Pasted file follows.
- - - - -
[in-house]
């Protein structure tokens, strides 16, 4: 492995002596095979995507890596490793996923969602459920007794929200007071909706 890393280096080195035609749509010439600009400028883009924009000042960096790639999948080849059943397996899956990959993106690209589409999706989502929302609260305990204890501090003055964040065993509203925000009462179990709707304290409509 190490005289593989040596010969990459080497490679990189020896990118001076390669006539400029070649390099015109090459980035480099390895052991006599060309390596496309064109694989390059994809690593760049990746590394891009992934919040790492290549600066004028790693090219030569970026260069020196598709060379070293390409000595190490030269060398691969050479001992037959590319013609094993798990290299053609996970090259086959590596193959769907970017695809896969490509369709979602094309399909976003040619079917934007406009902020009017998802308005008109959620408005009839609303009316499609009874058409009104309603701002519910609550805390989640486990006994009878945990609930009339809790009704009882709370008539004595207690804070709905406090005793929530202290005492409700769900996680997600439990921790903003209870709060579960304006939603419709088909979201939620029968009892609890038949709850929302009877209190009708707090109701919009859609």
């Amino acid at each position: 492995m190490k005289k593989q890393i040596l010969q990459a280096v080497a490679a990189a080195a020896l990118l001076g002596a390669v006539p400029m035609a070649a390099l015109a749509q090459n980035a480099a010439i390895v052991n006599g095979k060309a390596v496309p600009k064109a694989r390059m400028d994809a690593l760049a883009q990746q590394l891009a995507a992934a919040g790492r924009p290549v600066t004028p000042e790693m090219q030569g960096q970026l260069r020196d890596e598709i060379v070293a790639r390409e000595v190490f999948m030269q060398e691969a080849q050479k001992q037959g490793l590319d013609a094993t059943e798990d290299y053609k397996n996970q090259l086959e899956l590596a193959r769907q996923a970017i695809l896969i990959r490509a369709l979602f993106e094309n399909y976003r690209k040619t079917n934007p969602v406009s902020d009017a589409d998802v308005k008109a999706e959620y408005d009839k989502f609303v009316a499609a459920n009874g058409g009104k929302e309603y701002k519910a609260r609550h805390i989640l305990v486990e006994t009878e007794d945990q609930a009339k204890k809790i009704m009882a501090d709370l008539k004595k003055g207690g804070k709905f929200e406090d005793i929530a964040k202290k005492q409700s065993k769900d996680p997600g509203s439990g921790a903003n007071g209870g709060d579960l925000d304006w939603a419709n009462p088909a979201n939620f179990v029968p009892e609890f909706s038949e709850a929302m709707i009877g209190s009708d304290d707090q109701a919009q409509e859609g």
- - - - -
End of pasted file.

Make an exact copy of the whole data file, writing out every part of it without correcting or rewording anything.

[in-house]
């Protein structure tokens, strides 16, 4: 492995002596095979995507890596490793996923969602459920007794929200007071909706 890393280096080195035609749509010439600009400028883009924009000042960096790639999948080849059943397996899956990959993106690209589409999706989502929302609260305990204890501090003055964040065993509203925000009462179990709707304290409509 190490005289593989040596010969990459080497490679990189020896990118001076390669006539400029070649390099015109090459980035480099390895052991006599060309390596496309064109694989390059994809690593760049990746590394891009992934919040790492290549600066004028790693090219030569970026260069020196598709060379070293390409000595190490030269060398691969050479001992037959590319013609094993798990290299053609996970090259086959590596193959769907970017695809896969490509369709979602094309399909976003040619079917934007406009902020009017998802308005008109959620408005009839609303009316499609009874058409009104309603701002519910609550805390989640486990006994009878945990609930009339809790009704009882709370008539004595207690804070709905406090005793929530202290005492409700769900996680997600439990921790903003209870709060579960304006939603419709088909979201939620029968009892609890038949709850929302009877209190009708707090109701919009859609």
């Amino acid at each position: 492995m190490k005289k593989q890393i040596l010969q990459a280096v080497a490679a990189a080195a020896l990118l001076g002596a390669v006539p400029m035609a070649a390099l015109a749509q090459n980035a480099a010439i390895v052991n006599g095979k060309a390596v496309p600009k064109a694989r390059m400028d994809a690593l760049a883009q990746q590394l891009a995507a992934a919040g790492r924009p290549v600066t004028p000042e790693m090219q030569g960096q970026l260069r020196d890596e598709i060379v070293a790639r390409e000595v190490f999948m030269q060398e691969a080849q050479k001992q037959g490793l590319d013609a094993t059943e798990d290299y053609k397996n996970q090259l086959e899956l590596a193959r769907q996923a970017i695809l896969i990959r490509a369709l979602f993106e094309n399909y976003r690209k040619t079917n934007p969602v406009s902020d009017a589409d998802v308005k008109a999706e959620y408005d009839k989502f609303v009316a499609a459920n009874g058409g009104k929302e309603y701002k519910a609260r609550h805390i989640l305990v486990e006994t009878e007794d945990q609930a009339k204890k809790i009704m009882a501090d709370l008539k004595k003055g207690g804070k709905f929200e406090d005793i929530a964040k202290k005492q409700s065993k769900d996680p997600g509203s439990g921790a903003n007071g209870g709060d579960l925000d304006w939603a419709n009462p088909a979201n939620f179990v029968p009892e609890f909706s038949e709850a929302m709707i009877g209190s009708d304290d707090q109701a919009q409509e859609g």